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Tourism boom for Africa

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Picture: The Gambia Tourism Board

By Chad Williams

In April, the Cape Town Tourism Authority said 74% more international tourists arrived in the city than in April 2019, before the pandemic started.

Travellers are returning to Africa, and, after the Covid-19 pandemic and lockdowns nearly obliterated a sector that contributes hugely to Africa’s GDP, these are welcome figures. International tourism’s start to 2022 was marked by an increased number of destinations across the world easing travel restrictions.

As most Covid-19 restrictions across the continent relaxed, various events and natural attractions continue to be the main drivers of the Africa’s tourism recovery.

For example, the tour of the International Cricket Council T20 World Cup trophy across Namibia has allowed the nation’s tourism industry a platform to highlight what it has to offer to the world, an executive said on Wednesday, citing a Xinhua News report.

“I think the tour, for us, is quite important as we’re getting to sell Namibia to the world, and they get to understand our flora and fauna,” Namibia Wildlife Resorts communications manager Nelson Ashipala said.

Meanwhile, the passenger traffic of Kenya’s Mombasa-Nairobi Standard Gauge Railway (SGR) rose 32.7% in the first half of this year, compared to the same period last year, amid increased economic activities, new data released on Thursday by the government statistics agency shows.

The Kenya National Bureau of Statistics said the Chinese-built railway carried 1.12 million passengers during the period, a significant surge from 754 313 in the same period last year. With September being national tourism month in South Africa, the Department of Tourism developed the Tourism Sector Recovery Plan with the tourism sector.

It contains a set of interventions to protect and rejuvenate supply, reignite demand and strengthen enabling capability to support the sector’s recovery.

According to industry insiders, Africa’s air passenger traffic is at 73.8% of pre-pandemic levels, with robust recoveries from three of the continent’s four sub-regions being dragged down by the loss of flight capacity in southern Africa.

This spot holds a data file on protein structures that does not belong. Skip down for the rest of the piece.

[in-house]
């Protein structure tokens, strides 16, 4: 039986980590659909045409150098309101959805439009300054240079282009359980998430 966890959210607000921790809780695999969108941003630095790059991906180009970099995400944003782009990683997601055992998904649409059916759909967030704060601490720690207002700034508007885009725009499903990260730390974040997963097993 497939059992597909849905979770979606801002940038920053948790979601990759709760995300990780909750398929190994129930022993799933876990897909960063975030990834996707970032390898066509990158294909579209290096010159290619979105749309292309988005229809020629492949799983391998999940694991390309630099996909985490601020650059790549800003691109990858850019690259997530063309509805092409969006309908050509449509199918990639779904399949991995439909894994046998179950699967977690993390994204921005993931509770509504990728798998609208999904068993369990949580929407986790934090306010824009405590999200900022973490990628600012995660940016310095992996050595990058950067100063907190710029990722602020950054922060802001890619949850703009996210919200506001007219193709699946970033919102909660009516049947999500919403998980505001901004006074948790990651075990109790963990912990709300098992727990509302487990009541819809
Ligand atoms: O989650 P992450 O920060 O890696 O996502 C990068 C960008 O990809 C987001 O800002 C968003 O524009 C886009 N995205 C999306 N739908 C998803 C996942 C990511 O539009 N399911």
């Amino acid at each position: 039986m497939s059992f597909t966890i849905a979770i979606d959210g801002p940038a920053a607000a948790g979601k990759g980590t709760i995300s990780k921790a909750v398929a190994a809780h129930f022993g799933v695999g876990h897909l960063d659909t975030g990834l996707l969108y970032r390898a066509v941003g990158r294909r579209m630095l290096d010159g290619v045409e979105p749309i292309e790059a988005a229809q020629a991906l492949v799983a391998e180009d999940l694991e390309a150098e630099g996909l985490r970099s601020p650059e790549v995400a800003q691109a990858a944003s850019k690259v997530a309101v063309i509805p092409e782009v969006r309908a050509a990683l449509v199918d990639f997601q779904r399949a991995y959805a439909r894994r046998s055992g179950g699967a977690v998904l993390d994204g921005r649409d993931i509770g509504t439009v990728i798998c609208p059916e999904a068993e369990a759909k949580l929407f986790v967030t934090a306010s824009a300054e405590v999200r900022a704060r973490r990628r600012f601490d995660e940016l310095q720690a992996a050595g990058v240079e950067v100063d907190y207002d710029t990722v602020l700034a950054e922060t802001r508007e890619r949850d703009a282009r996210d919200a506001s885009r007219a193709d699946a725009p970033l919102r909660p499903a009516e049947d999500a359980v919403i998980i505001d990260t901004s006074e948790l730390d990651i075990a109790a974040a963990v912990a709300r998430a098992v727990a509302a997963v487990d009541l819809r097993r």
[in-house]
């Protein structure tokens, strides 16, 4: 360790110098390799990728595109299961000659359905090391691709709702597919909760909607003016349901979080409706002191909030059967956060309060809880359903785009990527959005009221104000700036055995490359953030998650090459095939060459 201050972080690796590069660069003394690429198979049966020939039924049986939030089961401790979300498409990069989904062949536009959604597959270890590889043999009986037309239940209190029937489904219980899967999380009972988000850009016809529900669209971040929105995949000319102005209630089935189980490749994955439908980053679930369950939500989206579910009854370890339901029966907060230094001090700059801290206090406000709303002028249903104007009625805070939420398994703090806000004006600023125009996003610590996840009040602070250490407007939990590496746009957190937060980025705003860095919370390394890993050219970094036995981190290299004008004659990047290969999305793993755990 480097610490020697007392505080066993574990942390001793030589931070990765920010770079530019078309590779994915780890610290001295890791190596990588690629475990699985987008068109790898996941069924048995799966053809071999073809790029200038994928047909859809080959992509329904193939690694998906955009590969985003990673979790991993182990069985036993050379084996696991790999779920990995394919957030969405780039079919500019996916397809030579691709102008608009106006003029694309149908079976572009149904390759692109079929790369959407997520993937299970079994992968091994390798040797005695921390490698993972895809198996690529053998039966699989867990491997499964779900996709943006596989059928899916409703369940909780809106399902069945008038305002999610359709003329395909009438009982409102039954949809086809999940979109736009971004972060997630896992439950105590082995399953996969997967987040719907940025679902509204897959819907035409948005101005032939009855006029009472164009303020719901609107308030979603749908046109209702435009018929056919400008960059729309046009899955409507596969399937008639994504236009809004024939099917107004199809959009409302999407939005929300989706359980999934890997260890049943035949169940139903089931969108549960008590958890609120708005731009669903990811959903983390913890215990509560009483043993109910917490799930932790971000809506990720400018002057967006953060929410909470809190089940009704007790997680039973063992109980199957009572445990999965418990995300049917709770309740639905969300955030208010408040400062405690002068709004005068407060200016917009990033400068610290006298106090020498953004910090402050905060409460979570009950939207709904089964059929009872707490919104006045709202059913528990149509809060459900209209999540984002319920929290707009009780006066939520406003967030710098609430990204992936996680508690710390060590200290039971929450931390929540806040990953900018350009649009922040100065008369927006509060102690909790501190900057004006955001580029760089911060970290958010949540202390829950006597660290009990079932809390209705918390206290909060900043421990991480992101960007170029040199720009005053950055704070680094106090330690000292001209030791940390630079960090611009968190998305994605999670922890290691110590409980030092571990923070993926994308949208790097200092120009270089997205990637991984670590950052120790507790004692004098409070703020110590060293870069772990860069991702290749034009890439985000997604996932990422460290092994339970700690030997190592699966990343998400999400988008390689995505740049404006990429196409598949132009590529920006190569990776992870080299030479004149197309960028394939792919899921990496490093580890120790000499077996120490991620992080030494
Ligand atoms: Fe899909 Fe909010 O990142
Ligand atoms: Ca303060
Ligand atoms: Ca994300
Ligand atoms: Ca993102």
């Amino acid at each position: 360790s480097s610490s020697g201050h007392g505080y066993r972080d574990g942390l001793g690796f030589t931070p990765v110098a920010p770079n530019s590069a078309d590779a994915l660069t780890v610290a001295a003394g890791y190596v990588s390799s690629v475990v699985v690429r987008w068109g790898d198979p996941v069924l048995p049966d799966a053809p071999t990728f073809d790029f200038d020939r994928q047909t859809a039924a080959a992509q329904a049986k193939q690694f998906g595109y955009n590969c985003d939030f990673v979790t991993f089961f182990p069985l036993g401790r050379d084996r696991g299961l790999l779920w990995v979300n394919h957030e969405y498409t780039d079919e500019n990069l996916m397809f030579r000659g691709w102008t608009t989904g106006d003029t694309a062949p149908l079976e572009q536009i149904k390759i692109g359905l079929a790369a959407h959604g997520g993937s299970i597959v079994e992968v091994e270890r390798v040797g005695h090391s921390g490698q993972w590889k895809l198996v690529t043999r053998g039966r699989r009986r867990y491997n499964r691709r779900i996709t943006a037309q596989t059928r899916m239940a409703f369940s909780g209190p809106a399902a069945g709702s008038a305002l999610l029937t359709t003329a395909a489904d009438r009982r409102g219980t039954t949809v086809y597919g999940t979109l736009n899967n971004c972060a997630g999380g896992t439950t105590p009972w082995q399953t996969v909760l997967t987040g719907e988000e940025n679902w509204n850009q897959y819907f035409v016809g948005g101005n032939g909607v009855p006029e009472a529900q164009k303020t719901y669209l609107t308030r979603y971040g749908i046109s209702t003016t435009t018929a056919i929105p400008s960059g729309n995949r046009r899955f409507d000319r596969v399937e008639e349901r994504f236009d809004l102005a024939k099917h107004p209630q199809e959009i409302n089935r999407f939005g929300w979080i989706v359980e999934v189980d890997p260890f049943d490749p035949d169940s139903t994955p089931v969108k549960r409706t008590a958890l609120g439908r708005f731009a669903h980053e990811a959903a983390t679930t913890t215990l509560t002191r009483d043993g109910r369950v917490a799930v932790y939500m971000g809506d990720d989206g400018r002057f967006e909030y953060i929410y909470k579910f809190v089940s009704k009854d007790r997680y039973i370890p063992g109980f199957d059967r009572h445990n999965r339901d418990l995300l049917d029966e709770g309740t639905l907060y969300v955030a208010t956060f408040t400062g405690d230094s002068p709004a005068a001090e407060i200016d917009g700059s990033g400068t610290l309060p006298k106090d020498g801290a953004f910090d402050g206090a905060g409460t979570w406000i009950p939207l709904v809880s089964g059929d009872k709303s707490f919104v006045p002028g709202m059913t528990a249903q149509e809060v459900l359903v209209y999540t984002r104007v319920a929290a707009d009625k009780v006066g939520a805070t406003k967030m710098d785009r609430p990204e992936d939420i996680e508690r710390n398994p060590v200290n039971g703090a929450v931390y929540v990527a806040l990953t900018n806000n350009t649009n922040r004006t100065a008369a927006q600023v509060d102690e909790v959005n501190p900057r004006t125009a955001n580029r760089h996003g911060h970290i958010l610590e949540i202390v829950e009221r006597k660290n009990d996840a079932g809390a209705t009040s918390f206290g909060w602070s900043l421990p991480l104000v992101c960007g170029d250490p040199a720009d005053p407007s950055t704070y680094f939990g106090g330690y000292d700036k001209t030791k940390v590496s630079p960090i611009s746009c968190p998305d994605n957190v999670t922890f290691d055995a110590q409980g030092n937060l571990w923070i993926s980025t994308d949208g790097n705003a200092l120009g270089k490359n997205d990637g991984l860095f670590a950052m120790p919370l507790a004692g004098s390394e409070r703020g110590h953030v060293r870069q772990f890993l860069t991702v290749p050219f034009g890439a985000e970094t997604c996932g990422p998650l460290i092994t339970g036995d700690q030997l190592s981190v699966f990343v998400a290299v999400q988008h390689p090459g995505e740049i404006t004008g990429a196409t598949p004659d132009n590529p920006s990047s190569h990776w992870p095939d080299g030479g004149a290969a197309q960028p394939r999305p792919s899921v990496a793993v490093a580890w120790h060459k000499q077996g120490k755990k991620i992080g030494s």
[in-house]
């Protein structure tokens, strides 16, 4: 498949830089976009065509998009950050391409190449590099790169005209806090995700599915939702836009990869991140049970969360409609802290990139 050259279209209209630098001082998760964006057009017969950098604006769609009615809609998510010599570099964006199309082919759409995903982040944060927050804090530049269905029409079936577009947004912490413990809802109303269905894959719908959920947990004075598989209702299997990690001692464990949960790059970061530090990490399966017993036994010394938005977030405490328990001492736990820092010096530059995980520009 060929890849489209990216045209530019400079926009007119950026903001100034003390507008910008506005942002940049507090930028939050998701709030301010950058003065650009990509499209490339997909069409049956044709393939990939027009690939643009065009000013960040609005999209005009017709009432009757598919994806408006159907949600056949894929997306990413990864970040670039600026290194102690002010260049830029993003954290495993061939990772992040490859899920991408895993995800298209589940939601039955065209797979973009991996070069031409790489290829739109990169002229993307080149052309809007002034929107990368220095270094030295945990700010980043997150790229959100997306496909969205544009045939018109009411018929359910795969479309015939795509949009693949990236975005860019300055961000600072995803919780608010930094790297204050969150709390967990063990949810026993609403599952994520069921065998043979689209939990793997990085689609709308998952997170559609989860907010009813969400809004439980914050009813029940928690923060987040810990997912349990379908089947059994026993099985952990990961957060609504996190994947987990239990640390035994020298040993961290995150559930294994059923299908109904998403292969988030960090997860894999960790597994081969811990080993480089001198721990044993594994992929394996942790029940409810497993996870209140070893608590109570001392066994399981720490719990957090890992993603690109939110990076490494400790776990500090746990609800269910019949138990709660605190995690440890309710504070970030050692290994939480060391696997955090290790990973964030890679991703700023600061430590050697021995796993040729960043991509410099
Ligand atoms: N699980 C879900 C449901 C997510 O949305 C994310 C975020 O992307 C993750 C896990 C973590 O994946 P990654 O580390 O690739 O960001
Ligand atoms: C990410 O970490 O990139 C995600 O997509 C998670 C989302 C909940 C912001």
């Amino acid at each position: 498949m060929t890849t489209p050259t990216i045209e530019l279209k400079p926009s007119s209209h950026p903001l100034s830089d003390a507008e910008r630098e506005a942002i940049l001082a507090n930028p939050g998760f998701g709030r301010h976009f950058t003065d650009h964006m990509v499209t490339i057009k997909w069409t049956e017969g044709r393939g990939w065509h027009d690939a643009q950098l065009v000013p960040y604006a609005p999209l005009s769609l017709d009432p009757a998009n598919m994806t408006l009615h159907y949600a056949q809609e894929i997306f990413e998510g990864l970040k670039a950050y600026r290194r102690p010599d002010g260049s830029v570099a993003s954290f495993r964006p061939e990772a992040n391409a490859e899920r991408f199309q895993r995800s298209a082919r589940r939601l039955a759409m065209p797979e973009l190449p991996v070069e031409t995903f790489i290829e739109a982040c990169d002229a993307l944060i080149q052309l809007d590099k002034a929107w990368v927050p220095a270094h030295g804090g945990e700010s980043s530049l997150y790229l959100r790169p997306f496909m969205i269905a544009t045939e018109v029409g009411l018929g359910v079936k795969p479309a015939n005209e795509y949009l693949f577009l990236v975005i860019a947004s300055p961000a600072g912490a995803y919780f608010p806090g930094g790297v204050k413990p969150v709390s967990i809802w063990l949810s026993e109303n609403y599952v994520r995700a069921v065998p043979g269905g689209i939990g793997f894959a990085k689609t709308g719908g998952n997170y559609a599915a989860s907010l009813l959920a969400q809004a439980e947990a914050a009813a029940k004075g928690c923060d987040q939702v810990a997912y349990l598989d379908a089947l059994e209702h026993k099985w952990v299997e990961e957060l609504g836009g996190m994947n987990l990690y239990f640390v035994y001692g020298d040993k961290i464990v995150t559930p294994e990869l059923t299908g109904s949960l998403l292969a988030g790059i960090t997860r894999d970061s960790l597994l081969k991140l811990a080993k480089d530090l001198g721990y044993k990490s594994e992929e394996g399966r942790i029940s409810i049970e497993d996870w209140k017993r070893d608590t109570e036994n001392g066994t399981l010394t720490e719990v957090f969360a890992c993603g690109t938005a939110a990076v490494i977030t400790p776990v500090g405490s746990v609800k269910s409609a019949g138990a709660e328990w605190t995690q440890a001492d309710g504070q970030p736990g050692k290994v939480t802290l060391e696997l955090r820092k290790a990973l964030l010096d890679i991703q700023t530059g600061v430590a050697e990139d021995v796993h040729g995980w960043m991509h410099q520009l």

Speaking at the Aviation Africa 2022 summit in Kigali earlier this year, Kamil Al-Awadhi, the International Air Transport Association regional vice-president for Africa and Middle East, pointed out that air traffic in East Africa had risen to 93.4% of July 2019 levels and North Africa to 93.1%, while West Africa had surpassed prepandemic levels by 8.7%.

“It is quite different in southern Africa where traffic remains over 36.5% lower than before the pandemic – although the reduced capacity can be attributed to airlines having gone out of business, one suspending its operations and what was the sub-region’s largest shrinking its fleet, network and schedule by more than 80%,” Al-Awadhi told Tourism Update, referring to the demise of SA Express and Air Namibia, the grounding of Comair’s regional fleet and the continued struggles at SAA.

Overall, international tourist arrivals have more than doubled compared to last year and Africa has registered a growth of 51% early this year compared to last year, though numbers remain way below the pre-pandemic levels of 2019, according to World Tourism Organization data.

Tourism has become vital to African economies. In 2019, the industry accounted for about 7% of Africa’s GDP and contributed $169 billion to its economy — about the size of the combined GDP of Ivory Coast and Kenya, according to figures by the World Bank.

*Williams is a multi-media journalist at the African News Agency (ANA).